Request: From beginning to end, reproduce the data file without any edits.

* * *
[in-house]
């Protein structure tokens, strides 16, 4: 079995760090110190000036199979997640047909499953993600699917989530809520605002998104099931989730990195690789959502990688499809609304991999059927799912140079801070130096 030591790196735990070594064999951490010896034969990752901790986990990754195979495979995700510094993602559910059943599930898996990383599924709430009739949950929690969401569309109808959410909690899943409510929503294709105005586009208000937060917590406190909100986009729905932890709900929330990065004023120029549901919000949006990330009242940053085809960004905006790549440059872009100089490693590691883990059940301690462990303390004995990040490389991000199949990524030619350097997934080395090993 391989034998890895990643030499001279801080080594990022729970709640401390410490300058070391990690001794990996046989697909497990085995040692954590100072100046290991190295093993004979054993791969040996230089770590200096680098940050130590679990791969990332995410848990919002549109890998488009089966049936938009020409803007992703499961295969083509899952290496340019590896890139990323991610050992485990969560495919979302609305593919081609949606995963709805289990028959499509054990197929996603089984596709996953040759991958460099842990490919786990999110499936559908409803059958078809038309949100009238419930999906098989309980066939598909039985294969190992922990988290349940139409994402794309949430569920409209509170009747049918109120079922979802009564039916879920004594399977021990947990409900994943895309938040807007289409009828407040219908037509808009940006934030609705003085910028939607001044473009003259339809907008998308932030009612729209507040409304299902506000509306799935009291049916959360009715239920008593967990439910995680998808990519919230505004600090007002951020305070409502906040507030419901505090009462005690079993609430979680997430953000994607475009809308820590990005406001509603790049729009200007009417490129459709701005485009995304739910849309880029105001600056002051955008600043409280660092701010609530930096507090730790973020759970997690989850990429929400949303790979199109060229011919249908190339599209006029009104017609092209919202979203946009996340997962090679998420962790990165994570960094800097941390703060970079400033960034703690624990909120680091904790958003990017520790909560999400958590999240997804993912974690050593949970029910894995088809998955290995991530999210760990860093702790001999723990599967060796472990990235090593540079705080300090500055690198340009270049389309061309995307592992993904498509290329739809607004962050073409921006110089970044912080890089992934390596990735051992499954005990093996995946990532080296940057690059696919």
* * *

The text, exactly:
[in-house]
């Protein structure tokens, strides 16, 4: 079995760090110190000036199979997640047909499953993600699917989530809520605002998104099931989730990195690789959502990688499809609304991999059927799912140079801070130096 030591790196735990070594064999951490010896034969990752901790986990990754195979495979995700510094993602559910059943599930898996990383599924709430009739949950929690969401569309109808959410909690899943409510929503294709105005586009208000937060917590406190909100986009729905932890709900929330990065004023120029549901919000949006990330009242940053085809960004905006790549440059872009100089490693590691883990059940301690462990303390004995990040490389991000199949990524030619350097997934080395090993 391989034998890895990643030499001279801080080594990022729970709640401390410490300058070391990690001794990996046989697909497990085995040692954590100072100046290991190295093993004979054993791969040996230089770590200096680098940050130590679990791969990332995410848990919002549109890998488009089966049936938009020409803007992703499961295969083509899952290496340019590896890139990323991610050992485990969560495919979302609305593919081609949606995963709805289990028959499509054990197929996603089984596709996953040759991958460099842990490919786990999110499936559908409803059958078809038309949100009238419930999906098989309980066939598909039985294969190992922990988290349940139409994402794309949430569920409209509170009747049918109120079922979802009564039916879920004594399977021990947990409900994943895309938040807007289409009828407040219908037509808009940006934030609705003085910028939607001044473009003259339809907008998308932030009612729209507040409304299902506000509306799935009291049916959360009715239920008593967990439910995680998808990519919230505004600090007002951020305070409502906040507030419901505090009462005690079993609430979680997430953000994607475009809308820590990005406001509603790049729009200007009417490129459709701005485009995304739910849309880029105001600056002051955008600043409280660092701010609530930096507090730790973020759970997690989850990429929400949303790979199109060229011919249908190339599209006029009104017609092209919202979203946009996340997962090679998420962790990165994570960094800097941390703060970079400033960034703690624990909120680091904790958003990017520790909560999400958590999240997804993912974690050593949970029910894995088809998955290995991530999210760990860093702790001999723990599967060796472990990235090593540079705080300090500055690198340009270049389309061309995307592992993904498509290329739809607004962050073409921006110089970044912080890089992934390596990735051992499954005990093996995946990532080296940057690059696919």